Concept: Fertility awareness
- Journal of the American Board of Family Medicine : JABFM
- Published almost 5 years ago
In recent years there has been an explosion in the development of medical apps, with more than 40,000 apps now available. Nearly 100 apps allow women to track their fertility and menstrual cycles and can be used to avoid or achieve pregnancy. Apps offer a convenient way to track fertility biomarkers. However, only some use evidence-based fertility awareness-based methods (FABMs), which with ideal use have rates of effectiveness similar to those of commonly used forms of hormonal birth control. Since having a baby or preventing a pregnancy are important responsibilities, it is critical that women and couples have access to reliable, evidence-based apps that allow them to accurately track their fertility.
The aim of the study was to retrospectively evaluate the effectiveness of a fertility awareness-based method supported by a mobile-based application to prevent unwanted pregnancies as a method of natural birth control.
A working knowledge of contraception will assist the pediatrician in both sexual health promotion as well as treatment of common adolescent gynecologic problems. Best practices in adolescent anticipatory guidance and screening include a sexual health history, screening for pregnancy and sexually transmitted infections, counseling, and if indicated, providing access to contraceptives. Pediatricians' long-term relationships with adolescents and families allow them to help promote healthy sexual decision-making, including abstinence and contraceptive use. Additionally, medical indications for contraception, such as acne, dysmenorrhea, and heavy menstrual bleeding, are frequently uncovered during adolescent visits. This technical report provides an evidence base for the accompanying policy statement and addresses key aspects of adolescent contraceptive use, including the following: (1) sexual history taking, confidentiality, and counseling; (2) adolescent data on the use and side effects of newer contraceptive methods; (3) new data on older contraceptive methods; and (4) evidence supporting the use of contraceptives in adolescent patients with complex medical conditions.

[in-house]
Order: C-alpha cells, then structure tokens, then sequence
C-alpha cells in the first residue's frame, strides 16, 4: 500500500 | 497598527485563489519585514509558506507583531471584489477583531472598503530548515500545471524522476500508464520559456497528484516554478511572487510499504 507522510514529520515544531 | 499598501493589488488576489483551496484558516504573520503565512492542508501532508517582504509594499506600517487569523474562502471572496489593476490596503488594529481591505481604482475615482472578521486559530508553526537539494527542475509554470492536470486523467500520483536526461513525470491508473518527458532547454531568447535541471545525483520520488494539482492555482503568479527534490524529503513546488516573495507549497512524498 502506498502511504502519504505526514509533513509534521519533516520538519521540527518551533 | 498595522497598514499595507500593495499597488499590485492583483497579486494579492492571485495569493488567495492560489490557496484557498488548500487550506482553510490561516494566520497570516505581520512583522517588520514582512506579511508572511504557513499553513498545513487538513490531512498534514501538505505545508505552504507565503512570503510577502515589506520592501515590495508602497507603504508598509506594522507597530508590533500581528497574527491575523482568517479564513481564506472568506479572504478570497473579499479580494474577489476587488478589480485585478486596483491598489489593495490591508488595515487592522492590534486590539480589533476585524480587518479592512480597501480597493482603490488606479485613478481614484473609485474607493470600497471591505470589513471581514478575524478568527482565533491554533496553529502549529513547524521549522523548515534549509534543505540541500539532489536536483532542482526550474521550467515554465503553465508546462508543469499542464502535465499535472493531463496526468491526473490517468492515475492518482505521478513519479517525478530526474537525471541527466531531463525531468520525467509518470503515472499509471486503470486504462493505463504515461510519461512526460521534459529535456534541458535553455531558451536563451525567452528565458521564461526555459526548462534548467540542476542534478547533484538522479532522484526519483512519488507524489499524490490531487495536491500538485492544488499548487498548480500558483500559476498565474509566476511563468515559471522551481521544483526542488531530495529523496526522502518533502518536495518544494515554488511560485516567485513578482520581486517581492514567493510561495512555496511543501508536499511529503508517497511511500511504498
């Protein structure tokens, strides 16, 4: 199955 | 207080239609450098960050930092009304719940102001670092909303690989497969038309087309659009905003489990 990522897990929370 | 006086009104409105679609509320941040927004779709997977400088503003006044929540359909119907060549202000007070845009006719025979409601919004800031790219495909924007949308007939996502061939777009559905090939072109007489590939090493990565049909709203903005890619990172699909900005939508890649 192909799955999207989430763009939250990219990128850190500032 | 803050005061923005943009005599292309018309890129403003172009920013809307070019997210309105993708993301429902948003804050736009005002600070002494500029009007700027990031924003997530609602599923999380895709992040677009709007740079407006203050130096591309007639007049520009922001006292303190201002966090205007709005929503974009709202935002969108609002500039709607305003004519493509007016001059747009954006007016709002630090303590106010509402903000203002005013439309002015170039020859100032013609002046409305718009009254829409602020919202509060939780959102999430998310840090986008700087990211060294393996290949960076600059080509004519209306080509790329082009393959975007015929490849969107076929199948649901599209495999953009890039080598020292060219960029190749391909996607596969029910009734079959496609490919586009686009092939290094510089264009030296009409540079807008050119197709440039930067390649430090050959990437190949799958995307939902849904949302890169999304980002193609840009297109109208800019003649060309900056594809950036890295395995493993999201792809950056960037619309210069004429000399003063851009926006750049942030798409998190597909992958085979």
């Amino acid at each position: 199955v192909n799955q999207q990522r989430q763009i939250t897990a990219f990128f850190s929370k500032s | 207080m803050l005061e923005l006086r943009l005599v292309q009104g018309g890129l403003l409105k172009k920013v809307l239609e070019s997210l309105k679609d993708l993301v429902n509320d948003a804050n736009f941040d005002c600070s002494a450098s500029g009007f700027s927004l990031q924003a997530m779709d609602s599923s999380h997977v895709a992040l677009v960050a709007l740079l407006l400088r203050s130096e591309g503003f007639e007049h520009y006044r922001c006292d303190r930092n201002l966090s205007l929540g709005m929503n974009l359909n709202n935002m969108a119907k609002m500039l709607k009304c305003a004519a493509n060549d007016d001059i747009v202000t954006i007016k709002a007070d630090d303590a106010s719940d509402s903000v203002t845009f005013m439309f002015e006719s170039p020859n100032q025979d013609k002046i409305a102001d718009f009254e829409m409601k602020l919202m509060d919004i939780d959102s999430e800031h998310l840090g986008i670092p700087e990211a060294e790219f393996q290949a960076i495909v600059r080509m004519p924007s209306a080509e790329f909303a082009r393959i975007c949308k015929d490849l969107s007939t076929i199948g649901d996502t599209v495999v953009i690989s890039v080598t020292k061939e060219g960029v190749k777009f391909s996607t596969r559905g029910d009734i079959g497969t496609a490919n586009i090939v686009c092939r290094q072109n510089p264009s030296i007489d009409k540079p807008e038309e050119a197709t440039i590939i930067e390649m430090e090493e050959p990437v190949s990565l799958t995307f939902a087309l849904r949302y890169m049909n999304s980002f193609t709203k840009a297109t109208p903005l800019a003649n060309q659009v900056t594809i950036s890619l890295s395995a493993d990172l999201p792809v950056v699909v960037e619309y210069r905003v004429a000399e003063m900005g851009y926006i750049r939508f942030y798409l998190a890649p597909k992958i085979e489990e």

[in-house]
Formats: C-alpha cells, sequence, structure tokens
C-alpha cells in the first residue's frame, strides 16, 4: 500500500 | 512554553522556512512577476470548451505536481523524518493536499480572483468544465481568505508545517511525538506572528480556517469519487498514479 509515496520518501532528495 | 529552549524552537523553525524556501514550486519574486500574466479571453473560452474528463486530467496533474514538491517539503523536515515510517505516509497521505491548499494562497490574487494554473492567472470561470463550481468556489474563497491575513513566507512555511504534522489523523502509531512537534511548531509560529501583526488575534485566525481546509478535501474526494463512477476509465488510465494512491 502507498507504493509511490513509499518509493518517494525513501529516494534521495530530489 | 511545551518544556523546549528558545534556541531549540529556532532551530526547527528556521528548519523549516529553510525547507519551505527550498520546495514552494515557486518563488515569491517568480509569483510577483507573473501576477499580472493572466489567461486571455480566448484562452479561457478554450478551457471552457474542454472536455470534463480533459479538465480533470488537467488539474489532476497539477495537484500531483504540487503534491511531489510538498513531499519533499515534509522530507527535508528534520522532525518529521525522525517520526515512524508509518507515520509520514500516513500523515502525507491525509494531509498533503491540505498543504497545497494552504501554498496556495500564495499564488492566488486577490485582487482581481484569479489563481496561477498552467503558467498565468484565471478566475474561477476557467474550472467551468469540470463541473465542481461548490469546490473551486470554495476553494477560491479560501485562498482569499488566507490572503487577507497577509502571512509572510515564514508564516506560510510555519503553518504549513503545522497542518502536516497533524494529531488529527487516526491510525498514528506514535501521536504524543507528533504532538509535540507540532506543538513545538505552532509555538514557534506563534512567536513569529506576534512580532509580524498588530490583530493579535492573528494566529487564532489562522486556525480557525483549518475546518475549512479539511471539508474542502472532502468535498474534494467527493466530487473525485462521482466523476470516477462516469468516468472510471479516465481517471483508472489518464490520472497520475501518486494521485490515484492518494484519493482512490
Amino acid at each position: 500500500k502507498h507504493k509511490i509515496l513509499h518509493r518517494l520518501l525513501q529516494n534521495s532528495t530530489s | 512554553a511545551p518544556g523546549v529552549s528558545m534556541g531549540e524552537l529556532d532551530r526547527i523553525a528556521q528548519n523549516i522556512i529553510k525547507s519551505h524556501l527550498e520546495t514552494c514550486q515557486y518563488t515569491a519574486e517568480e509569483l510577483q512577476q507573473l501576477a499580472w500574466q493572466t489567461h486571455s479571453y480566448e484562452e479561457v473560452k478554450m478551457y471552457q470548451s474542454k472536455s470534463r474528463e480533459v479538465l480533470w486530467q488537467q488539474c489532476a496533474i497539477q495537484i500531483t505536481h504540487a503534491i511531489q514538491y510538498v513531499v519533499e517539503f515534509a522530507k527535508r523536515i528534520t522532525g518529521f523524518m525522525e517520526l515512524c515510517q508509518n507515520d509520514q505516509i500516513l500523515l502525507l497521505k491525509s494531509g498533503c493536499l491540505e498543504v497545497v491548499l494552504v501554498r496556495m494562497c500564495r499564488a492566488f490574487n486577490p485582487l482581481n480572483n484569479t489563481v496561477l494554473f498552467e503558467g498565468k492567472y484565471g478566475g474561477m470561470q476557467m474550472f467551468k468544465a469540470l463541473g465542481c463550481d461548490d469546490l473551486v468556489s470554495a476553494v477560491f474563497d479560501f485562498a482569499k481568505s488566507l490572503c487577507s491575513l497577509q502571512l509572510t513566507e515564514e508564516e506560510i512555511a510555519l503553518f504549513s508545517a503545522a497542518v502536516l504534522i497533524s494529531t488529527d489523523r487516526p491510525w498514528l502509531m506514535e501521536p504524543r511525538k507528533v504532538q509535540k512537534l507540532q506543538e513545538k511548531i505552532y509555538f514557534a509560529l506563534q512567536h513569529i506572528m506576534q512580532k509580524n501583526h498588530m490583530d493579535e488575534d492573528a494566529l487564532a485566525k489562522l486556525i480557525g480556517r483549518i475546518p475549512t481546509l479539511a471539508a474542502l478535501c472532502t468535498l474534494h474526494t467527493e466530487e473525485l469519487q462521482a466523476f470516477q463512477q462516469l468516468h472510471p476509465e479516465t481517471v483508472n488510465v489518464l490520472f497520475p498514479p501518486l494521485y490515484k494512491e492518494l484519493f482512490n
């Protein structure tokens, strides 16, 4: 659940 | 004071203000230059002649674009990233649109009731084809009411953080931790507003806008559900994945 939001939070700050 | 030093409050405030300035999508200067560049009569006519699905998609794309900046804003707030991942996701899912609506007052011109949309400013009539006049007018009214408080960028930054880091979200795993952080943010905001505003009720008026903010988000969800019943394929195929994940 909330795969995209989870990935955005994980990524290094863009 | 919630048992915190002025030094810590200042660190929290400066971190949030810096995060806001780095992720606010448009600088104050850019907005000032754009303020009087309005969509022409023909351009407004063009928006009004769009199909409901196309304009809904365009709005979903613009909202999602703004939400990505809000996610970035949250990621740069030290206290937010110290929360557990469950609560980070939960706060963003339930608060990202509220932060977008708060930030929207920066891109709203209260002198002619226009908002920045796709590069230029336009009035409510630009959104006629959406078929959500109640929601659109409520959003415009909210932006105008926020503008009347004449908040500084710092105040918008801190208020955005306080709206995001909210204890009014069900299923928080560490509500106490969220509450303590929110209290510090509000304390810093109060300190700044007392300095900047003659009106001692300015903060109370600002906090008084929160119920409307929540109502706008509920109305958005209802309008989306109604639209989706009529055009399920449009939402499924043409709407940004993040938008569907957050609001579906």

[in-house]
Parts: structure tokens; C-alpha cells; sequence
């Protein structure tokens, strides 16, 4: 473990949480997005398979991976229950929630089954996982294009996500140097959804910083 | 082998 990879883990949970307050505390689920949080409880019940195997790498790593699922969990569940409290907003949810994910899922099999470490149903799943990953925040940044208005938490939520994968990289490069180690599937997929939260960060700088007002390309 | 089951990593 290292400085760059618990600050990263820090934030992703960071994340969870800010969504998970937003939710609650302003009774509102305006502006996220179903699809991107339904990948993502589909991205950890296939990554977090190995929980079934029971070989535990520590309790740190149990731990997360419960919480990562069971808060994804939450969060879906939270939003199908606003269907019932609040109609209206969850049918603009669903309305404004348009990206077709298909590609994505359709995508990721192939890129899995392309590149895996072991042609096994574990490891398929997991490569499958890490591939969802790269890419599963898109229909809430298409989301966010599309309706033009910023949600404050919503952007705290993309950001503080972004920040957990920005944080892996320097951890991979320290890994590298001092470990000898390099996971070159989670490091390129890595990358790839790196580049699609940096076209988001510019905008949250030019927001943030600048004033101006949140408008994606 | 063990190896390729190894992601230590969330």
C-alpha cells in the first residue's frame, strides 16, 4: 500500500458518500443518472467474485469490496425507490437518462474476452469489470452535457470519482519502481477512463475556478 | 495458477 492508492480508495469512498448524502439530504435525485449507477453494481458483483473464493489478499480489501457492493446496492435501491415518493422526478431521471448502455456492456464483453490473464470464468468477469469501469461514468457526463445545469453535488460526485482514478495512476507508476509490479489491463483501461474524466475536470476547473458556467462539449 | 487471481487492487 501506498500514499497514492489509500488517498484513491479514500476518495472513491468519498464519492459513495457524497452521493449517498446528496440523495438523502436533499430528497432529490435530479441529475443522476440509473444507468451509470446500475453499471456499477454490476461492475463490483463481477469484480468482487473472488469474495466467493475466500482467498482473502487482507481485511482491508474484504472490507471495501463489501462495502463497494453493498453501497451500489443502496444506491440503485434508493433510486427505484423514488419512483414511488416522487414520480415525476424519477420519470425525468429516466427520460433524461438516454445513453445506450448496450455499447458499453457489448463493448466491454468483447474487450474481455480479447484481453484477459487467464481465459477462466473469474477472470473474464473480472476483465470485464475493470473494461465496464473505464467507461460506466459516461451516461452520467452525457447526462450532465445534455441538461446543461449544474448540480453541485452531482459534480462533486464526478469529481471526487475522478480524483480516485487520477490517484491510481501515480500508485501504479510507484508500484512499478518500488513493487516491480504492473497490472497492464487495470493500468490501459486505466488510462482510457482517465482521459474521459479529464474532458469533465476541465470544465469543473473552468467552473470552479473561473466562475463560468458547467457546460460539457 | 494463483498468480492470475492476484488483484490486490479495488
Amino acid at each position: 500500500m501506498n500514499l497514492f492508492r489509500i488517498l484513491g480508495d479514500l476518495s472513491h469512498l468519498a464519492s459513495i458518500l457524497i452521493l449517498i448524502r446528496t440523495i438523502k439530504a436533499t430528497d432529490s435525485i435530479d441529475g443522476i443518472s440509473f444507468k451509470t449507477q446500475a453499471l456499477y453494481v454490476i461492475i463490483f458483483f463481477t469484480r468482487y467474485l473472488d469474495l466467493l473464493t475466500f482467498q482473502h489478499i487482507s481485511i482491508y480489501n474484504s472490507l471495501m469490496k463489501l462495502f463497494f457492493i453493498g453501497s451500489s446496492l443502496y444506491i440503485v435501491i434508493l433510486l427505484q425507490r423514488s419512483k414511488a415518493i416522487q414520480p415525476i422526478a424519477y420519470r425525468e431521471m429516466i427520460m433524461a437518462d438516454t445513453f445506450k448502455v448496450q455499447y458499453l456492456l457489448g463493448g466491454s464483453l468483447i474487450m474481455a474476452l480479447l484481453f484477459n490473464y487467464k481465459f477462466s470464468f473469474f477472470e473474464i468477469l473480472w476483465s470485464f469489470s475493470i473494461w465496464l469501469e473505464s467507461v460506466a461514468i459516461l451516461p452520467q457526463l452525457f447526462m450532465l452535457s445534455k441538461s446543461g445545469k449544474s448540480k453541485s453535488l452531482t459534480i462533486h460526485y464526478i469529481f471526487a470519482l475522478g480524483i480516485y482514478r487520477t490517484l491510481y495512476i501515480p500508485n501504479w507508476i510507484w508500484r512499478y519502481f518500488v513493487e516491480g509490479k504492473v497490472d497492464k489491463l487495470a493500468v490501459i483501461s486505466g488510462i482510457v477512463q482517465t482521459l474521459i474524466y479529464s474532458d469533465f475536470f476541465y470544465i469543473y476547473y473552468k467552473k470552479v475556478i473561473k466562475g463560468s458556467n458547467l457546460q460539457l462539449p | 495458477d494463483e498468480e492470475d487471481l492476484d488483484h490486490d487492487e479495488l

BACKGROUND: Conventional methods of initiating combined hormonal contraceptives (CHCs), specifically combined oral contraceptives (COCs), the contraceptive patch and the contraceptive ring, require that women delay starting CHCs until menses begin, during which time a woman may be at risk of unintended pregnancy. The objective of this systematic review is to examine the evidence on the risk of becoming pregnant after starting the method (contraceptive effectiveness including surrogate measures such as ovarian follicular development and hormone levels), risk of already being pregnant, side effects and continuation when starting CHCs on different days of the menstrual cycle. STUDY DESIGN: We searched the MEDLINE database for all articles (in all languages) published in peer-reviewed journals from inception through March 2012 for evidence relevant to starting CHCs on different days of the menstrual cycle and the outcomes of contraceptive effectiveness (including ovarian follicular development and hormonal levels), side effects and continuation rates. RESULTS: From 1635 reviewed articles, 18 studies met our inclusion criteria. Evidence from four studies suggests that neither the risk of inadvertently starting COCs in a woman who is pregnant nor the risk of pregnancy after COC initiation are affected by the cycle day on which COCs are started. While follicular activity increased as the cycle day on which COCs were initiated increased, no women ovulated when starting on Day 5. When starting on Day 7, there was no increase in ovulation for a 30-mcg pill but a significant increase in ovulation with a 20-mcg pill compared with starting on Day 1. Evidence from two small studies suggests that 7 days of pills leads to inhibition of ovulation. One small study suggests that only 3 days of ring use is needed to inhibit ovulation, but this was following one complete treatment cycle of ring use. Evidence also suggests that starting CHCs on any day of the cycle does not affect bleeding problems or other side effects for both COCs and the patch. While starting CHCs via Quick Start (starting on the day of the health care visit) may initially increase continuation compared with more conventional starting strategies, evidence suggests that this difference disappears over time. CONCLUSION: The body of evidence suggested that (a) pregnancy rates did not differ by the timing of CHC initiation; (b) the more follicular activity that occurred prior to starting COCs, the more likely ovulation was to occur; however, no ovulations were seen when COCs were started at a follicle diameter of 10 mm (mean cycle day=7.6) or when the ring was started at follicle diameter of 13 mm (median cycle day=11); © bleeding patterns and other side effects did not vary with the timing of CHC initiation and (d) continuation rates of CHCs were initially improved by Quick Start, but differences between groups disappeared over time.